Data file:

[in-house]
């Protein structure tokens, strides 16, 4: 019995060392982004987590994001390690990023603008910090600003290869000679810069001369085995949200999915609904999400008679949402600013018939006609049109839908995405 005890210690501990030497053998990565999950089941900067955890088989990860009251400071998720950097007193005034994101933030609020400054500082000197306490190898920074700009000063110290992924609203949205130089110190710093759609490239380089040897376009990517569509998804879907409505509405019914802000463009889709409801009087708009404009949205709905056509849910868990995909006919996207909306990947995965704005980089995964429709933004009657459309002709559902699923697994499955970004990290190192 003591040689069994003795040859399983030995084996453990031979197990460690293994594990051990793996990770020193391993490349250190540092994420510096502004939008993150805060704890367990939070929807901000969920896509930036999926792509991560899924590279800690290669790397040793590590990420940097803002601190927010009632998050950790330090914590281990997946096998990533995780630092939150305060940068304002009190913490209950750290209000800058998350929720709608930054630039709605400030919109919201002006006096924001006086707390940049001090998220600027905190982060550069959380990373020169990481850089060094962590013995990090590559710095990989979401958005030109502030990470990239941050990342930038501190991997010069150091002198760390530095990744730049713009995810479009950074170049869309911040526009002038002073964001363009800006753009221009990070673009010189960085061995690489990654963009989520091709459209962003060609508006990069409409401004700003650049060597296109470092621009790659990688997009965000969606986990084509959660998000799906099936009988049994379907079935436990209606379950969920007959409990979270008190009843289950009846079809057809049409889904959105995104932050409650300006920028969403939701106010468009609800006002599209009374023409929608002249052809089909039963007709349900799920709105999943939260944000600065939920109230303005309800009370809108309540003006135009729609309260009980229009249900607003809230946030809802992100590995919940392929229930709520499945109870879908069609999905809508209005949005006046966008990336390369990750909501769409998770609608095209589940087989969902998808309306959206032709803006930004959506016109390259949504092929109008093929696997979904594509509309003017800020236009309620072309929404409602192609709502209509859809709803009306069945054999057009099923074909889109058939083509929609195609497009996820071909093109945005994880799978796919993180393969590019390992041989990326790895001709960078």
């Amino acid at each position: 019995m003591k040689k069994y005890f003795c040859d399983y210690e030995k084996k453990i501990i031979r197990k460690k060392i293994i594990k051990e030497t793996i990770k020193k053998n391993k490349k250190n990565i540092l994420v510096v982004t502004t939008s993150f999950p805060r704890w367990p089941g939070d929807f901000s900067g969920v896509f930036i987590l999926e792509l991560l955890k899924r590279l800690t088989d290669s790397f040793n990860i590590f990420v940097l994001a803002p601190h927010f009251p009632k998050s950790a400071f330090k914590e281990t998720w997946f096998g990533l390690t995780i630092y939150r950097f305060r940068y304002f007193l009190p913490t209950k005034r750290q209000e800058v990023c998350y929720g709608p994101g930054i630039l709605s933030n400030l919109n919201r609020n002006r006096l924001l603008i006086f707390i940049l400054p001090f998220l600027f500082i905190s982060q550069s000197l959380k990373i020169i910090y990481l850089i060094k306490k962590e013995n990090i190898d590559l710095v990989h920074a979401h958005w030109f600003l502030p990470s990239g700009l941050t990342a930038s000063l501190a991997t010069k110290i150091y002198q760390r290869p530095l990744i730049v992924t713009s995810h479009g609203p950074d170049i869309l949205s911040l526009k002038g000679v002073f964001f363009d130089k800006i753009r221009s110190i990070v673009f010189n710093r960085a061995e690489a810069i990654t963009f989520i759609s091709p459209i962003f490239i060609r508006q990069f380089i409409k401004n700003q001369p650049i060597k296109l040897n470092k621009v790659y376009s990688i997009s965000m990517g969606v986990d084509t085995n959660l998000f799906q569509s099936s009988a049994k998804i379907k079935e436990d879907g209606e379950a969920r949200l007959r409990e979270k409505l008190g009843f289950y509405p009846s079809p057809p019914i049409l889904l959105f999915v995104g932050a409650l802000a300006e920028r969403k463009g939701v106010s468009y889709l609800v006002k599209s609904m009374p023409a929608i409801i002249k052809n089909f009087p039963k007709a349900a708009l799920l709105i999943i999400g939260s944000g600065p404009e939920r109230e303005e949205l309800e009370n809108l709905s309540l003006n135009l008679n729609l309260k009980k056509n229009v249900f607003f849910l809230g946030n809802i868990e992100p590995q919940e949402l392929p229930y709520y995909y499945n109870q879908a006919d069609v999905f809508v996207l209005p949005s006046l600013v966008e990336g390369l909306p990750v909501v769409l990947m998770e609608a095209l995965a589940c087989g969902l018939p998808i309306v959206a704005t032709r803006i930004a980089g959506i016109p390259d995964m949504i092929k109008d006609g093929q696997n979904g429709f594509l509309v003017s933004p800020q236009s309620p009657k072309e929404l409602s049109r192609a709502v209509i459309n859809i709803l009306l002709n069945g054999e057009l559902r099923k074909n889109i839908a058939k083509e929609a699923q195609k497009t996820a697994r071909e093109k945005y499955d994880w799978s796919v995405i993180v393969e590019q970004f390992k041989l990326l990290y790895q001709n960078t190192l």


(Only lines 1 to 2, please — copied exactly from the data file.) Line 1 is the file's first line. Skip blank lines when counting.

[in-house]
């Protein structure tokens, strides 16, 4: 019995060392982004987590994001390690990023603008910090600003290869000679810069001369085995949200999915609904999400008679949402600013018939006609049109839908995405 005890210690501990030497053998990565999950089941900067955890088989990860009251400071998720950097007193005034994101933030609020400054500082000197306490190898920074700009000063110290992924609203949205130089110190710093759609490239380089040897376009990517569509998804879907409505509405019914802000463009889709409801009087708009404009949205709905056509849910868990995909006919996207909306990947995965704005980089995964429709933004009657459309002709559902699923697994499955970004990290190192 003591040689069994003795040859399983030995084996453990031979197990460690293994594990051990793996990770020193391993490349250190540092994420510096502004939008993150805060704890367990939070929807901000969920896509930036999926792509991560899924590279800690290669790397040793590590990420940097803002601190927010009632998050950790330090914590281990997946096998990533995780630092939150305060940068304002009190913490209950750290209000800058998350929720709608930054630039709605400030919109919201002006006096924001006086707390940049001090998220600027905190982060550069959380990373020169990481850089060094962590013995990090590559710095990989979401958005030109502030990470990239941050990342930038501190991997010069150091002198760390530095990744730049713009995810479009950074170049869309911040526009002038002073964001363009800006753009221009990070673009010189960085061995690489990654963009989520091709459209962003060609508006990069409409401004700003650049060597296109470092621009790659990688997009965000969606986990084509959660998000799906099936009988049994379907079935436990209606379950969920007959409990979270008190009843289950009846079809057809049409889904959105995104932050409650300006920028969403939701106010468009609800006002599209009374023409929608002249052809089909039963007709349900799920709105999943939260944000600065939920109230303005309800009370809108309540003006135009729609309260009980229009249900607003809230946030809802992100590995919940392929229930709520499945109870879908069609999905809508209005949005006046966008990336390369990750909501769409998770609608095209589940087989969902998808309306959206032709803006930004959506016109390259949504092929109008093929696997979904594509509309003017800020236009309620072309929404409602192609709502209509859809709803009306069945054999057009099923074909889109058939083509929609195609497009996820071909093109945005994880799978796919993180393969590019390992041989990326790895001709960078």